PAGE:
I just returned from the second annual Weekend with WOOD, an educational conference provided by the folks at WOOD Magazine in Des Moines, Iowa. While I only had two sessions to teach, I didn’t have much of an opportunity to sit in on other classes. I was too busy taking tours and chatting with staff and other woodworkers. But I had a blast and I do feel my time was well spent. Here are some of the highlights.
My own class was focused on the basics of oil-based finishes as well as how to apply a simple varnish finish. What you see here is the typical class size. Because the event is held at the Meredith campus (WOOD’s parent company), they can only fit so many attendees into each room. While this makes for a cozy and intimate experience, I have to say that it makes it a little awkward to find your classes. For instance, to attend my session you would need to go down the hall, take the third door on the left, head down two flights of stairs into the basement, hang a right, and it’s the second room on the right. Of course, there was ample signage that made this process much less painful than it could have been. All of the classes were full so attendees were clearly able to get where they needed to be without much trouble.
One of my favorite parts of the trip was the tour of the Meredith facility. What many folks don’t realize about our favorite woodworking magazines is that they are usually owned by very large parent companies. Oftentimes their “personalities” and content choices are largely dictated by the rules of the mother ship. In the case of WOOD, the mother ship is a behemoth! The amount of space dedicated to sets and props for publications like Better Homes & Gardens was mind-blowing! From the looks of it, they must have one guy who’s only job is to build fake walls! And yes, that is the one and only Steve Ramsey (below) from Woodworking for Mere Mortals who appears to be contemplating his options in second-hand stemware. By the way, the view of downtown Des Moines was remarkable!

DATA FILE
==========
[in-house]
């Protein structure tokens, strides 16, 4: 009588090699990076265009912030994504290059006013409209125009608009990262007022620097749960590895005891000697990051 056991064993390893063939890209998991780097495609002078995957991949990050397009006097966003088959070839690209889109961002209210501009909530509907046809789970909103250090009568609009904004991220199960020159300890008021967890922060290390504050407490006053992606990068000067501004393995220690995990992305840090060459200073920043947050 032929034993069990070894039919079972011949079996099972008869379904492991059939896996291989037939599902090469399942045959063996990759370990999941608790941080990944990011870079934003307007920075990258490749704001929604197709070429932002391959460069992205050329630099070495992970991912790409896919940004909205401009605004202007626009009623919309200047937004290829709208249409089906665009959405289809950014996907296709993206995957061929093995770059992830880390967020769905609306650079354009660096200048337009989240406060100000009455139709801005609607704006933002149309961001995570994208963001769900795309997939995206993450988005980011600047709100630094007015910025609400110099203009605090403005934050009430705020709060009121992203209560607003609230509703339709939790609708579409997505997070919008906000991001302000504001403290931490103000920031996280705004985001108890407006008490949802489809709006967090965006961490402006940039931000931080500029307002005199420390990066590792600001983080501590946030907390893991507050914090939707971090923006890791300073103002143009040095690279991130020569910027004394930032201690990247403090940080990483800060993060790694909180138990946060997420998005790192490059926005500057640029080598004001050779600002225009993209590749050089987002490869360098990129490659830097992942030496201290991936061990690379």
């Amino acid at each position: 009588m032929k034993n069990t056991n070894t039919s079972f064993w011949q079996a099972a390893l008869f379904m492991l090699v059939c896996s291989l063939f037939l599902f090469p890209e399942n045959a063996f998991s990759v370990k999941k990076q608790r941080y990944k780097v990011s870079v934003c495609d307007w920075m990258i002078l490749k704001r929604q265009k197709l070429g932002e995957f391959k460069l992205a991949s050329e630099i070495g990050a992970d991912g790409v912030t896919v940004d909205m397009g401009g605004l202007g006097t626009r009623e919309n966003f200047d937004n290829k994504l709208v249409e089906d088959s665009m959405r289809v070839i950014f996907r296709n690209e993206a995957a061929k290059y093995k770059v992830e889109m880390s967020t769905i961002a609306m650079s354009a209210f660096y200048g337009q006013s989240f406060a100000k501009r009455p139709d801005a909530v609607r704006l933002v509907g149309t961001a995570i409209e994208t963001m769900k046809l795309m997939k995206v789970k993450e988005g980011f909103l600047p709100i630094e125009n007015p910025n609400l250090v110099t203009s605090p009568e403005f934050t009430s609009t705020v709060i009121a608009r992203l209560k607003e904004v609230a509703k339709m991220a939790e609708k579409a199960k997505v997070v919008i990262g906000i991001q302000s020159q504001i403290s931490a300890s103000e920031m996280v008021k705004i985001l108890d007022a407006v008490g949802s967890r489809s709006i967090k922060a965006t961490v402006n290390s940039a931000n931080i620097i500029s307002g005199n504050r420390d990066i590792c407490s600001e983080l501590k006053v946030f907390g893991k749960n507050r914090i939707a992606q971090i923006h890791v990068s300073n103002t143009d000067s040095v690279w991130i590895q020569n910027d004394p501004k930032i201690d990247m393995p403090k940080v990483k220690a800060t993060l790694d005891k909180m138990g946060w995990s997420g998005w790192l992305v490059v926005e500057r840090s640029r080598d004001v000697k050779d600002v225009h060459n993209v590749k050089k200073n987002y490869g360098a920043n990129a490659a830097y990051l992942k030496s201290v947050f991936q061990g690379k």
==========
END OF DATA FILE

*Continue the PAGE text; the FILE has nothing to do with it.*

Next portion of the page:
The WOOD office and shop spaces were pretty awesome too, featuring past and future projects scattered around the building. Here’s just a small sampling of what we saw.
As we continued our tour, we had the opportunity to see the area where WOOD designs and builds their projects. Picture this: a typical cubicle jungle with a fully-functional wood shop in the middle. We’re talking heavy duty tools and a fully-functional dust collection system. From what I understand, the sound isolation is really good and the folks working in the office aren’t disturbed by the shop noise.
I also learned some interesting facts about their production process. Apparently, all of the projects are built in the office-shop mentioned above. When it comes time to take photos, the project is carted down to the basement for the photographic treatment. I suppose this wouldn’t be so bad if you’re just taking pictures of the finished piece but this process is done for ALL of the photos that appear in the magazine, including the in-process shots!
And perhaps even more interesting is how their stage-shop does double duty. One side is built to look like a classic woodworking shop with lots of tools and wood paneling. This area is used for the more advanced projects. For the beginner/entry-level projects, they use the other side of room which is made to look like a typical DIY’ers garage or basement space. Pretty cool stuff!
I’d like to thank the folks at WOOD Magazine for the opportunity to teach and attend. For those of you who attended my sessions, it was awesome getting to know you and I hope you enjoyed the experience as much as I did.